The Magazine

War Is Too Important to Be Left to the Generals

Jun 10, 2002, Vol. 7, No. 38 • By MICHAEL BARONE
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Supreme Command
Soldiers, Statesmen and Leadership in Wartime
by Eliot A. Cohen
Free Press, 272 pp., $25

EVERY SO OFTEN a book appears just at the moment when it is most needed--even though that moment was entirely unpredicted.

Such a book is Eliot Cohen's "Supreme Command," a superb study of civilian commanders in chief in times of war by the nation's leading scholar of military-civilian relations. The book was planned when Cohen was teaching at the Naval War College in the 1980s, but it appears as George W. Bush is faced with the most difficult and momentous decisions in our war against terrorism.

Cohen's subject is the relation between civilian commanders in chief and their military leaders. His examples of great civilian statesmanship are Abraham Lincoln in the Civil War, Georges Clemenceau in World War I, Winston Churchill in World War II, and David Ben Gurion in Israel's war for independence. And the lessons he draws from their experiences are in important cases the opposite of the lessons that most Americans--notably George W. Bush and Colin Powell--seem to have drawn from our recent history. If Cohen is right, George W. Bush needs to be more like Lincoln and Clemenceau, Churchill and Ben Gurion, if he is to lead us effectively to victory in this difficult and unprecedented war.

Cohen challenges the long-held view that military strategy should be a sphere wholly apart from civilian leadership. The model, set out by Samuel Huntington among others, is that military strategy is a matter of technical expertise, which must inevitably be degraded by civilian influence; the commander in chief is to set the goal, and the military is to decide how to get there. Civilian non-interference in things military is thus, in this view, the corollary of military non-interference in things civilian (and hence political).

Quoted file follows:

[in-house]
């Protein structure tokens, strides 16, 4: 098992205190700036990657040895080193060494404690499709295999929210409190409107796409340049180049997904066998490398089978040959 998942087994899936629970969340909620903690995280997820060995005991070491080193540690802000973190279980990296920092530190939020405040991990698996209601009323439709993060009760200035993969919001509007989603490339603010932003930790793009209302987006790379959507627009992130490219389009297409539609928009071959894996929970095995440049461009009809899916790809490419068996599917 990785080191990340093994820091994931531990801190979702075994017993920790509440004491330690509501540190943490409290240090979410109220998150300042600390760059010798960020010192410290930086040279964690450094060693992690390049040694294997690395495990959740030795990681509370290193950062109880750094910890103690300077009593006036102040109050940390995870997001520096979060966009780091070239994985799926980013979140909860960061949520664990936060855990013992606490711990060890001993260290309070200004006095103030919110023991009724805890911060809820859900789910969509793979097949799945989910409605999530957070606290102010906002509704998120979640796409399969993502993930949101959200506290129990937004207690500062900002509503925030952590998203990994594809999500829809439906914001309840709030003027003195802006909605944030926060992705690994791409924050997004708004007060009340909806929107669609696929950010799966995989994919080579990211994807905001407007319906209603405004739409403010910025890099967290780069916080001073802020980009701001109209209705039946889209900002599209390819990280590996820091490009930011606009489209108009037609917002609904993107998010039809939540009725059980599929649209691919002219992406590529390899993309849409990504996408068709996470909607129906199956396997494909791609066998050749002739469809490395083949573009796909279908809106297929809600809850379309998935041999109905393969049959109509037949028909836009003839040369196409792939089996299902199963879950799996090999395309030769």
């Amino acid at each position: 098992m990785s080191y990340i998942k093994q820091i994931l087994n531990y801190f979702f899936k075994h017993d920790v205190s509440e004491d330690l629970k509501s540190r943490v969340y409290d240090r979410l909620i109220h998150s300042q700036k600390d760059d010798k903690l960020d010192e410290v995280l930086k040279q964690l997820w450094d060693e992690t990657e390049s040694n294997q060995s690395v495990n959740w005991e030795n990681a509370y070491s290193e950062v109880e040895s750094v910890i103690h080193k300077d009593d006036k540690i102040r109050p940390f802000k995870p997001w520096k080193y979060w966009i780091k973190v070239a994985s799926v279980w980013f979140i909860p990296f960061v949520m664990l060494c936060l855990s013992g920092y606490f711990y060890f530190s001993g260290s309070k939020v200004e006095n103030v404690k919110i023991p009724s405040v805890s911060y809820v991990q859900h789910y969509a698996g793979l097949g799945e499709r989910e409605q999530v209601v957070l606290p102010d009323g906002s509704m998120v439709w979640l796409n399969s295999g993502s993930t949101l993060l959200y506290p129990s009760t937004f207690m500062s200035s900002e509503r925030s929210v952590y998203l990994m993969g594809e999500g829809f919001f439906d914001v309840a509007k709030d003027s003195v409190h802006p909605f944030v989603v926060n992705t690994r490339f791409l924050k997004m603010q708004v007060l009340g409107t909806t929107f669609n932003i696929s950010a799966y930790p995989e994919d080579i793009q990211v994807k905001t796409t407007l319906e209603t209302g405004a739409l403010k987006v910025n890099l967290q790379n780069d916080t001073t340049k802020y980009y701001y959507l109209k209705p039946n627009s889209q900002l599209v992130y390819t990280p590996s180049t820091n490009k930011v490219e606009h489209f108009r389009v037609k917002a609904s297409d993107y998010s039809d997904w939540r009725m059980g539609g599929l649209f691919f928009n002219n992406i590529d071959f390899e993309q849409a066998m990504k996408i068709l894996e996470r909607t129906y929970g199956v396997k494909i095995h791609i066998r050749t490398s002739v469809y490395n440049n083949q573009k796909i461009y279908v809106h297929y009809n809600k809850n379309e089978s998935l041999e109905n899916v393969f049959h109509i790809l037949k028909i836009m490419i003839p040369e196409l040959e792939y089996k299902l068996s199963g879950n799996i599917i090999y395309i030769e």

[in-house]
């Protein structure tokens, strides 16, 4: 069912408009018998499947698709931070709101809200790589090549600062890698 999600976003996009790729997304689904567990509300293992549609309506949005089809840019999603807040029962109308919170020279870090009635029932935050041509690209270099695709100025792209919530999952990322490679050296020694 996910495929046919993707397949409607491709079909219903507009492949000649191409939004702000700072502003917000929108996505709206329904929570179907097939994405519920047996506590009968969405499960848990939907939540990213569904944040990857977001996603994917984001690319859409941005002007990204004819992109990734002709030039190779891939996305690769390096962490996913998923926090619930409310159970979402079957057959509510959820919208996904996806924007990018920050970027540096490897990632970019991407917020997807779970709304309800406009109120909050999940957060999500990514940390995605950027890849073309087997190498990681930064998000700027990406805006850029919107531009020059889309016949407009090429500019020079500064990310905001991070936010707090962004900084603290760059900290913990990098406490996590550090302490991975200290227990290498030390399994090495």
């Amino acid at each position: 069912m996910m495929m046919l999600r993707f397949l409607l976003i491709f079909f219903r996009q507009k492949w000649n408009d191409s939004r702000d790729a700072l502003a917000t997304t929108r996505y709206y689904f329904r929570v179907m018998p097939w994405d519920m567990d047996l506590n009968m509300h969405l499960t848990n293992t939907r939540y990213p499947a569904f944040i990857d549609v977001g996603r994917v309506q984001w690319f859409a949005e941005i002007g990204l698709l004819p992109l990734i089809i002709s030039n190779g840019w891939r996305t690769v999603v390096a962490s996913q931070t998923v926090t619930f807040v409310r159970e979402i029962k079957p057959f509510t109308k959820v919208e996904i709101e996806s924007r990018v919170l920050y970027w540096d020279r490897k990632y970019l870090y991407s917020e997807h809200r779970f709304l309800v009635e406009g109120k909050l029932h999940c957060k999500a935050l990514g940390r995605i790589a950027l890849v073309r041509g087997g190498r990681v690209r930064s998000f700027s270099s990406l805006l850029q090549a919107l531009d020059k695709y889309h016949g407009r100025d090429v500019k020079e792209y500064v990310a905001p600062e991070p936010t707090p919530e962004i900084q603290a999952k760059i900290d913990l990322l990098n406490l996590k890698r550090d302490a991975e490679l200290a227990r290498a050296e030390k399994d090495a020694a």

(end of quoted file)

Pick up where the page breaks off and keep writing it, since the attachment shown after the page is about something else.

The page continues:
Things seldom work this way. Certainly the military in none of the societies Cohen studies threatened the principle of civilian control; there were no coups, no mutinies, no serious threats of either. But the great civilian war statesmen did interfere in things military. And this was unavoidable. The goals of the military--the definitions of victory--are ultimately political questions; as Churchill wrote in 1923, "The distinction between politics and strategy diminishes as the point of view is raised. At the summit true politics and strategy are one." Not even military professionals have real practice employing military tactics: They spend most of their careers not fighting. "It is quite true that conventional war can hardly be made by complete amateurs," Cohen concludes, "yet neither can it be handed over to the professionals."

Abraham Lincoln came to the presidency in 1861 with little military experience; he served in the Black Hawk War in 1832, and, as a one-term member of the House, he opposed the Mexican War in the 1840s. But once he became president, he did not hesitate to fire his generals until he found ones he liked, and from the beginning of the Civil War--in his ignoring of the generals who did not want to reprovision Fort Sumter--he was willing to reject the military's advice. And he issued to his generals, often on a daily basis, detailed orders that he took care to see were obeyed. He also took an interest in military technology, which resulted in use of the breech-loading rifle and improved naval ordnance. More to the point, Lincoln developed an overarching strategy for a conflict whose extent and course no one anticipated. And at the same time, he was able to adapt to events as they happened. To the end, he kept control, sharply forbidding Grant, for example, from entering into any negotiations with Lee except for the Confederates' surrender.

WINSTON CHURCHILL for Cohen is "the twentieth-century war statesman par excellence." Like Lincoln, Churchill was hated by his generals. (Lord Alanbrooke said he "has only got half the picture in his mind, talks absurdities and makes my blood boil to listen to his nonsense," and when in 1957 he spoke in praise of his three service chiefs at a victory dinner, none of the three had a word of praise for him. It didn't help that they had to get up early and Churchill kept them up till late at night.) Churchill was seen as unstable, given to flights of enthusiasm, undisciplined, meddling in what was not his business.